History has viewed Johnson both through the lens of his historic legislative achievements, and his lack of success in the Vietnam War. His overall rating among historians has remained relatively steady over the past 35 years, and his average ranking is higher than any of the eight presidents that followed him, although similar to Reagan and Clinton.
The Manned Spacecraft Center in Houston was renamed the Lyndon B. Johnson Space Center in 1973, and Texas created a legal state holiday to be observed on August 27 to mark Johnson's birthday. It is known as Lyndon Baines Johnson Day. The Lyndon Baines Johnson Memorial Grove on the Potomac was dedicated on April 6, 1976.
The Lyndon B. Johnson School of Public Affairs was named in his honor, as is the Lyndon B. Johnson National Grassland. Also named for him are Lyndon B. Johnson High School in Austin, Lyndon B. Johnson High School in Laredo, Lyndon B. Johnson Middle School in Melbourne, Florida, and Lyndon B. Johnson Elementary School in Jackson, Kentucky. Interstate 635 in Dallas, Texas is named the Lyndon B. Johnson Freeway.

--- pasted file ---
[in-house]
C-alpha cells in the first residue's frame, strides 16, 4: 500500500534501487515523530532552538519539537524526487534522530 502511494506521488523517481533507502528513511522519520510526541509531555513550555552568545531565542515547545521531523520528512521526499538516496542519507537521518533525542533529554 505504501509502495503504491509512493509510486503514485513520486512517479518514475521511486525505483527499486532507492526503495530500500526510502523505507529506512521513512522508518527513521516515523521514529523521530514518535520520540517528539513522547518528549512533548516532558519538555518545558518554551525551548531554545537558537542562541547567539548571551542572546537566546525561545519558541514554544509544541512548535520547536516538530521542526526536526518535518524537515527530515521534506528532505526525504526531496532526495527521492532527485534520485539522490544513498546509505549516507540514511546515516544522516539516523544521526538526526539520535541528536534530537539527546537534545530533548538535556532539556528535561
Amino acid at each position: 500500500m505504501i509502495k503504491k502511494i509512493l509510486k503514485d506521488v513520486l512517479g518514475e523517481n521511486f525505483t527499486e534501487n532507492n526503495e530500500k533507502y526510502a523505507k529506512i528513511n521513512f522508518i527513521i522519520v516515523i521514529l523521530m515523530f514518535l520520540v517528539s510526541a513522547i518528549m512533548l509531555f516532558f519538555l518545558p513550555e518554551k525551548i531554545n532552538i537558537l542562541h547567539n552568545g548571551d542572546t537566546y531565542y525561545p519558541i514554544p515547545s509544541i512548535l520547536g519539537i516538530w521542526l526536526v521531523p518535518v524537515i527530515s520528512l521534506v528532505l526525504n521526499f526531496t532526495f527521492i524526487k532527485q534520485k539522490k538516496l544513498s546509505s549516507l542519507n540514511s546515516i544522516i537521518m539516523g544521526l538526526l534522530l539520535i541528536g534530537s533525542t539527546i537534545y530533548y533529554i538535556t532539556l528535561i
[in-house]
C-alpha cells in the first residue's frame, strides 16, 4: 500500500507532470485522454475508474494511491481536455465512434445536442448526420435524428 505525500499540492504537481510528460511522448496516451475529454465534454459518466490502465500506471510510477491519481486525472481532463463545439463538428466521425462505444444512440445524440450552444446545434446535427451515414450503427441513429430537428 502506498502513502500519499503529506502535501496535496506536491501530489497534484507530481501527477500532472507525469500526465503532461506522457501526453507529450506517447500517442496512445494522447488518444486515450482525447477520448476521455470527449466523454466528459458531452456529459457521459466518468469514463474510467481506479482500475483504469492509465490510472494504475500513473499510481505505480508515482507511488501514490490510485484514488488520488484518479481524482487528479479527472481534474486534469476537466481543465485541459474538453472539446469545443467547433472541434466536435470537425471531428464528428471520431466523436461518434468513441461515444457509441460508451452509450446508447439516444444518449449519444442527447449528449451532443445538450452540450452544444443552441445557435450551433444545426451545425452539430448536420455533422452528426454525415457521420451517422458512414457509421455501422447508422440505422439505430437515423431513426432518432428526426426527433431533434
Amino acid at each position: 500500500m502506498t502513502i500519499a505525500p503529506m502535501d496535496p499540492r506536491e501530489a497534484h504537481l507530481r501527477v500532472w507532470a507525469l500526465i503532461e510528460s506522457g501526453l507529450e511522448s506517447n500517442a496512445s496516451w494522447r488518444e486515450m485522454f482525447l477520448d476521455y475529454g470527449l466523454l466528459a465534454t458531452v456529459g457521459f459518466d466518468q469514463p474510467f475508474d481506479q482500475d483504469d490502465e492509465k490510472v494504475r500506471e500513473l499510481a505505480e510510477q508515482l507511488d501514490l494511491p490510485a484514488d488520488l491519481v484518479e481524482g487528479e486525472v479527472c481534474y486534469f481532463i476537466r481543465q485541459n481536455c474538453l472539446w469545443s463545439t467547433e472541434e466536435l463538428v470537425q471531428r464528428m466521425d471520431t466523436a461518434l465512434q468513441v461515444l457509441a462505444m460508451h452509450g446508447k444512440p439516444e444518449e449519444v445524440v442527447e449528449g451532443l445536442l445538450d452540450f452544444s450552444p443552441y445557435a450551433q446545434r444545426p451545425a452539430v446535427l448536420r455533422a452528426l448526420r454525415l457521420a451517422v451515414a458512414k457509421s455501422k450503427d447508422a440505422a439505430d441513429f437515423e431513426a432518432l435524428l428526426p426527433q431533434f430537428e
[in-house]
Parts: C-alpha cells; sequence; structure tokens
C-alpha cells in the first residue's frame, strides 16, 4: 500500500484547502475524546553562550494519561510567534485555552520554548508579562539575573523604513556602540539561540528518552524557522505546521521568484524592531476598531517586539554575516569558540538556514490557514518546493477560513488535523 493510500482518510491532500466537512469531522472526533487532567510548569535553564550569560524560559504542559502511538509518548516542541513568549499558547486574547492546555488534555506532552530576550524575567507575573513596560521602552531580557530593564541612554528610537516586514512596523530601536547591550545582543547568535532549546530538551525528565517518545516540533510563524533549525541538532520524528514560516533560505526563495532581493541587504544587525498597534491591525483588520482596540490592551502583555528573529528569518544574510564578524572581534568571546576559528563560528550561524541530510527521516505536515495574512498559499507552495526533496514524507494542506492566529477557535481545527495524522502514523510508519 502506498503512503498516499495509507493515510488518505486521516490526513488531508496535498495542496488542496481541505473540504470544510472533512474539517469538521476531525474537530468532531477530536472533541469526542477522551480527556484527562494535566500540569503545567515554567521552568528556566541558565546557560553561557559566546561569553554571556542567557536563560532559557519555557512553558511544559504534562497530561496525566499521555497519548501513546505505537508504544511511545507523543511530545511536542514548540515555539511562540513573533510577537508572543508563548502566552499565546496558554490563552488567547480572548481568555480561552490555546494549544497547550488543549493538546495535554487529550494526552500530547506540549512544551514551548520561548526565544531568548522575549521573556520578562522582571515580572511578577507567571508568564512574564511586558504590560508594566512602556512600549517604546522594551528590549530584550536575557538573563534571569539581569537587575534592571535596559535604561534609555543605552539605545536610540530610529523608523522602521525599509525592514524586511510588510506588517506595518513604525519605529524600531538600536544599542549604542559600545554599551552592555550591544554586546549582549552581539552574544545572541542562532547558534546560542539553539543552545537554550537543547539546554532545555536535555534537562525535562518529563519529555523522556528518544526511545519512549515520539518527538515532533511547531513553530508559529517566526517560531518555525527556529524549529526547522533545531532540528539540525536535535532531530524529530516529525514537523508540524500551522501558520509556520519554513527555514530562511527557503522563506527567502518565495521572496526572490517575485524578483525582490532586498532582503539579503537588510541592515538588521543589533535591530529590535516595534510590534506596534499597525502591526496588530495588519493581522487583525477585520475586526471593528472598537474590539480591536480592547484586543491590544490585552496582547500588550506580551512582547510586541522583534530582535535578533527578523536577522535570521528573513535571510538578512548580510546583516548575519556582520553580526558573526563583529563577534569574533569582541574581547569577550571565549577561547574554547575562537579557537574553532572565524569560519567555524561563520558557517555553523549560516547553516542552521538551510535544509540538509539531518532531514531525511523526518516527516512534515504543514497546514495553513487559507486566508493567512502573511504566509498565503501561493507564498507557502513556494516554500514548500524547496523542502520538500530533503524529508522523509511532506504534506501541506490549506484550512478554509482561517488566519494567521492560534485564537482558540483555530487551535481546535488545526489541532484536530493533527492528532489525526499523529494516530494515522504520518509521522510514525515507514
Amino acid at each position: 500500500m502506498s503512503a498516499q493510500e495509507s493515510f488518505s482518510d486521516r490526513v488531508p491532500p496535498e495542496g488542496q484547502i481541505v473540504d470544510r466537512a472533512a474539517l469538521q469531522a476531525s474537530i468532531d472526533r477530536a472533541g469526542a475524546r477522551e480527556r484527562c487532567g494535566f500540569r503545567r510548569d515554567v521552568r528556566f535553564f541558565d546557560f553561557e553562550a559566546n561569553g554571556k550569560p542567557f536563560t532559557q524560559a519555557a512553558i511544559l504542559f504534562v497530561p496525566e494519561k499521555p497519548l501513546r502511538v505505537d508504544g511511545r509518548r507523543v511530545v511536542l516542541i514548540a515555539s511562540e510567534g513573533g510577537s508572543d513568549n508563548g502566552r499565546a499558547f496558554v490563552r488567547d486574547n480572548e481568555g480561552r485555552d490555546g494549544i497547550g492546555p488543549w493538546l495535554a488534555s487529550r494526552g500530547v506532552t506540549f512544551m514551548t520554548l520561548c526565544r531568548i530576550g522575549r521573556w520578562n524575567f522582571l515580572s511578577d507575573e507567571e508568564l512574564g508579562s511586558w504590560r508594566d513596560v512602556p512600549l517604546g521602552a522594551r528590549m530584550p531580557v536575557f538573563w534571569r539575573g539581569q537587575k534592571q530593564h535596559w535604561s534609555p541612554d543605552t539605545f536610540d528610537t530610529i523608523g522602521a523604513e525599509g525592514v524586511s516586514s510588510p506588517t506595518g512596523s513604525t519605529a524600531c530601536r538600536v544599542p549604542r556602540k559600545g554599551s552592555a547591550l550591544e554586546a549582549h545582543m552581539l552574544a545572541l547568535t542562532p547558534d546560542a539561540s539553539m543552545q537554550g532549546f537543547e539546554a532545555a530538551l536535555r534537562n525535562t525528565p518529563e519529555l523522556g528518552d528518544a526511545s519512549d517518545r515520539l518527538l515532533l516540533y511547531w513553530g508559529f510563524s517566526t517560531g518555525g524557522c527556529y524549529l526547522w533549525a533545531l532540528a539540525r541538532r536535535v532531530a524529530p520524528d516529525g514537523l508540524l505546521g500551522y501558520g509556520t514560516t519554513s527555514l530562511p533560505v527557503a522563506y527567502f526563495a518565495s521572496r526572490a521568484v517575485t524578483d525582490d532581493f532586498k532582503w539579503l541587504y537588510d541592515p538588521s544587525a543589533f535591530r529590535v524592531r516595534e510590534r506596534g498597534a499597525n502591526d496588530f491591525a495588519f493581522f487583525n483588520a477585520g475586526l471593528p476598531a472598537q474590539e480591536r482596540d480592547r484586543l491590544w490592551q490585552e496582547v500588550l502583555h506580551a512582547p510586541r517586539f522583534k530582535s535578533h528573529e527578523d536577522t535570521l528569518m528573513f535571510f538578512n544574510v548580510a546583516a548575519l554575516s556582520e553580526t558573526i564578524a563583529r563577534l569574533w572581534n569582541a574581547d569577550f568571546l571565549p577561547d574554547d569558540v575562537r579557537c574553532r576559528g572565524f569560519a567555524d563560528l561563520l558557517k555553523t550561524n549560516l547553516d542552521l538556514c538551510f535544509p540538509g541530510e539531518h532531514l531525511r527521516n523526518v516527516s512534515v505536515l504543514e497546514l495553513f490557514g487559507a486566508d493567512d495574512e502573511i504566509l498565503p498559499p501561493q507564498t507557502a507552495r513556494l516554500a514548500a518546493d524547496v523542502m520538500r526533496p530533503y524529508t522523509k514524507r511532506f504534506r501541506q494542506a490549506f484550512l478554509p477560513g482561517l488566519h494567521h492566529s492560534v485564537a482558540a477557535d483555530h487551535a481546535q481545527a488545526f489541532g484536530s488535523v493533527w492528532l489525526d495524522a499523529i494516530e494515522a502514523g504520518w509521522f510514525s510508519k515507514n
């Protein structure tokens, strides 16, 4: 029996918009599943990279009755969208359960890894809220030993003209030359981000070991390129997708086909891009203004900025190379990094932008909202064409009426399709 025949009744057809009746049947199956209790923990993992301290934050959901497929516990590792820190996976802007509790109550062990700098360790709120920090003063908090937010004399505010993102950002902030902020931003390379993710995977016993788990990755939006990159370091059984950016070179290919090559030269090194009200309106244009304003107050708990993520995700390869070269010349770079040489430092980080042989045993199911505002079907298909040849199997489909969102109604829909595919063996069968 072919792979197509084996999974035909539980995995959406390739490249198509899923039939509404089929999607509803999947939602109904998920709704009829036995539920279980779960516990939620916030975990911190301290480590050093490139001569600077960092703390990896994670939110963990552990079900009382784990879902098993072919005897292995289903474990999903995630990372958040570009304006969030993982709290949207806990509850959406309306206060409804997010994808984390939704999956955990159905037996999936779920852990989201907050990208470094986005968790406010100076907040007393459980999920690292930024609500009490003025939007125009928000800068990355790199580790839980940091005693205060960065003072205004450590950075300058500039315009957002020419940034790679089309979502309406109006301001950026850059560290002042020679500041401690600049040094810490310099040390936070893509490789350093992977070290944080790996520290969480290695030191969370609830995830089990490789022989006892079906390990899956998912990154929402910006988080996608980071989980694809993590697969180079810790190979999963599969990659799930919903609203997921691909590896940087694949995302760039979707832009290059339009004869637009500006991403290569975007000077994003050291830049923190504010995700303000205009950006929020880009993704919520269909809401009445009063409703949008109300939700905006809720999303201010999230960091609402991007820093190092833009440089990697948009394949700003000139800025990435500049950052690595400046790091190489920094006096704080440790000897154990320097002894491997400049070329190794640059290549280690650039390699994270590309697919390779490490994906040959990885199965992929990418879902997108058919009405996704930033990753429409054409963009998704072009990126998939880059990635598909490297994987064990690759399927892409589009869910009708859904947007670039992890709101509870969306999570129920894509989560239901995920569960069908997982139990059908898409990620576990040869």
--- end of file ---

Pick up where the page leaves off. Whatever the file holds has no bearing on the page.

Johnson was awarded the Presidential Medal of Freedom posthumously in 1980.
On March 23, 2007, President George W. Bush signed legislation naming the United States Department of Education headquarters after President Johnson.
Major legislation signed
Significant regulatory changes
- 1968: FCC creates national emergency number 9-1-1